17. Tomorrow macrumors 604

    Tomorrow

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    #17
    I think it would be great if restaurants and food packaging companies would voluntarily cut way back on salt and sodium in their foods, but I'd rather not see legislation forcing it.

    I've been asked by my doctor to limit my salt intake, and I almost never put it on my food, ever in my life, but shopping for anything at the grocery store (frozen and canned foods, in particular) is very difficult if you're watching your sodium intake.

    I've been a huge fan of Mrs. Dash for a long time. No, it doesn't taste like salt, but I actually prefer it to salt in almost every case.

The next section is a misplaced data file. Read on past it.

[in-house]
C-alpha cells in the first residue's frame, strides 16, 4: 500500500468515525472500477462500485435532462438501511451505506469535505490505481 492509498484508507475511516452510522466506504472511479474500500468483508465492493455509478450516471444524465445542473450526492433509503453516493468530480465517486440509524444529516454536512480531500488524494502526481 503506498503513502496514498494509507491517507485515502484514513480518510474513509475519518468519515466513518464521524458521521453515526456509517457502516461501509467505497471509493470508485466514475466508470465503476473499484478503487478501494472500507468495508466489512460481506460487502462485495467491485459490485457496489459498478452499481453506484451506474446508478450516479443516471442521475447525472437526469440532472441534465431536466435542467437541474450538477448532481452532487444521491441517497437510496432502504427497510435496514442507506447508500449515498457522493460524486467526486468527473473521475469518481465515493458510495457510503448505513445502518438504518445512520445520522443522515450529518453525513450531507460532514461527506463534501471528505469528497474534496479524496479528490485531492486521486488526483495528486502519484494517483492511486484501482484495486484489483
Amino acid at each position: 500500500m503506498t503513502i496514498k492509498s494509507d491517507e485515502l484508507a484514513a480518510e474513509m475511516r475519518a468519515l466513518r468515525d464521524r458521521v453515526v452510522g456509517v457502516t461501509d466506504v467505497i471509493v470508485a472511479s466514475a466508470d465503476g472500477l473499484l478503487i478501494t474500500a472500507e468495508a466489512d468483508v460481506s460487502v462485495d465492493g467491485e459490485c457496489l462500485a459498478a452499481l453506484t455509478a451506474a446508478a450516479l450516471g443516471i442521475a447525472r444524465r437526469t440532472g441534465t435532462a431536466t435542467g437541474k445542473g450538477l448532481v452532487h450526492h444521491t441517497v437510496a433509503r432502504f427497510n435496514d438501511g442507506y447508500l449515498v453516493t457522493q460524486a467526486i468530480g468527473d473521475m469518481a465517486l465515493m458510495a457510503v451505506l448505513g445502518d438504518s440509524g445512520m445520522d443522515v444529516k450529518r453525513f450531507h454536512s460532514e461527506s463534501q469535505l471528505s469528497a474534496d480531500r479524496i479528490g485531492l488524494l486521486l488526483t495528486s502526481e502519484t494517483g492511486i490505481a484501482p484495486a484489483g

18. Ugg macrumors 68000

    Ugg

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    #18
    Absolutely. Salt is not a requirement for tasty food. Salt also tends to overpower other flavors, or enhance some of them to the point where the rest of the flavors lose their distinction.

    That has been the silver lining of less salt use. This year I'm doubling the space in my garden that's devoted to herbs. There's nothing better than fresh herbs on food.


    I wish I could remember where I read it, but recently I came across this quote in a cooking blog:

    "Salt is for people who don't know how to cook."

    I think there's a lot of truth there. We've forgotten how to cook and use salt to make up for our ignorance. I would like to see mandatory reductions in the use of salt in food marketed to children as well as anything that claims to be "Heart Healthy". There also needs to be a tax on excessively salt foods. Hypertension costs the American health system billions upon billions of dollars every year. If we're serious about cutting costs, then we need to tackle the biggest offenders.